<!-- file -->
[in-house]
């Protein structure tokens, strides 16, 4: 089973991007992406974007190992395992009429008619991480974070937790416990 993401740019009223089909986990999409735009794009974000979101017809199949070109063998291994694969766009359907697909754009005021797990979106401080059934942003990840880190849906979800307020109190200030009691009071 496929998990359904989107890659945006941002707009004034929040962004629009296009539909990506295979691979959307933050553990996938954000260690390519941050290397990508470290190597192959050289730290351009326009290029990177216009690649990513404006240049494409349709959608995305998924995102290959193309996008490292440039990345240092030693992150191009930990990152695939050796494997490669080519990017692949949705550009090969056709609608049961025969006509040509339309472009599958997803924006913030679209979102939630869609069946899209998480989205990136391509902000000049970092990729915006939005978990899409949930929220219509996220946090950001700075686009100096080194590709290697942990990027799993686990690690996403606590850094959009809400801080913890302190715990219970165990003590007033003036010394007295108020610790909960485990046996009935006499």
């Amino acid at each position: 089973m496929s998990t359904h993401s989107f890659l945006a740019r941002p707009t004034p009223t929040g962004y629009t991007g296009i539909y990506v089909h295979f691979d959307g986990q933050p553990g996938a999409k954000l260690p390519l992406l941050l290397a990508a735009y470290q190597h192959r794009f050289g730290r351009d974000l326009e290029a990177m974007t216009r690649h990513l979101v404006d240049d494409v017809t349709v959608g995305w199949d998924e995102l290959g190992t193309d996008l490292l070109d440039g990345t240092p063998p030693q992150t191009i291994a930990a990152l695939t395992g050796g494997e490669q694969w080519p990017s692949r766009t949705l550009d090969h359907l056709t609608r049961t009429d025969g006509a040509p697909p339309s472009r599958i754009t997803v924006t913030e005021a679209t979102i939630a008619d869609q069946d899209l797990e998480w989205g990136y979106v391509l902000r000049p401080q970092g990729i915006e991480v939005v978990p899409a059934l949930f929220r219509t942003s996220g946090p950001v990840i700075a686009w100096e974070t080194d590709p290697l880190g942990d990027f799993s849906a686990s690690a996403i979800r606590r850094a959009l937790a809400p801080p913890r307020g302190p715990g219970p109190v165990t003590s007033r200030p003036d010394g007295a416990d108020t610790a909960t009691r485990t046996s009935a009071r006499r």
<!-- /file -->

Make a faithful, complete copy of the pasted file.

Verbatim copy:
[in-house]
């Protein structure tokens, strides 16, 4: 089973991007992406974007190992395992009429008619991480974070937790416990 993401740019009223089909986990999409735009794009974000979101017809199949070109063998291994694969766009359907697909754009005021797990979106401080059934942003990840880190849906979800307020109190200030009691009071 496929998990359904989107890659945006941002707009004034929040962004629009296009539909990506295979691979959307933050553990996938954000260690390519941050290397990508470290190597192959050289730290351009326009290029990177216009690649990513404006240049494409349709959608995305998924995102290959193309996008490292440039990345240092030693992150191009930990990152695939050796494997490669080519990017692949949705550009090969056709609608049961025969006509040509339309472009599958997803924006913030679209979102939630869609069946899209998480989205990136391509902000000049970092990729915006939005978990899409949930929220219509996220946090950001700075686009100096080194590709290697942990990027799993686990690690996403606590850094959009809400801080913890302190715990219970165990003590007033003036010394007295108020610790909960485990046996009935006499």
């Amino acid at each position: 089973m496929s998990t359904h993401s989107f890659l945006a740019r941002p707009t004034p009223t929040g962004y629009t991007g296009i539909y990506v089909h295979f691979d959307g986990q933050p553990g996938a999409k954000l260690p390519l992406l941050l290397a990508a735009y470290q190597h192959r794009f050289g730290r351009d974000l326009e290029a990177m974007t216009r690649h990513l979101v404006d240049d494409v017809t349709v959608g995305w199949d998924e995102l290959g190992t193309d996008l490292l070109d440039g990345t240092p063998p030693q992150t191009i291994a930990a990152l695939t395992g050796g494997e490669q694969w080519p990017s692949r766009t949705l550009d090969h359907l056709t609608r049961t009429d025969g006509a040509p697909p339309s472009r599958i754009t997803v924006t913030e005021a679209t979102i939630a008619d869609q069946d899209l797990e998480w989205g990136y979106v391509l902000r000049p401080q970092g990729i915006e991480v939005v978990p899409a059934l949930f929220r219509t942003s996220g946090p950001v990840i700075a686009w100096e974070t080194d590709p290697l880190g942990d990027f799993s849906a686990s690690a996403i979800r606590r850094a959009l937790a809400p801080p913890r307020g302190p715990g219970p109190v165990t003590s007033r200030p003036d010394g007295a416990d108020t610790a909960t009691r485990t046996s009935a009071r006499r």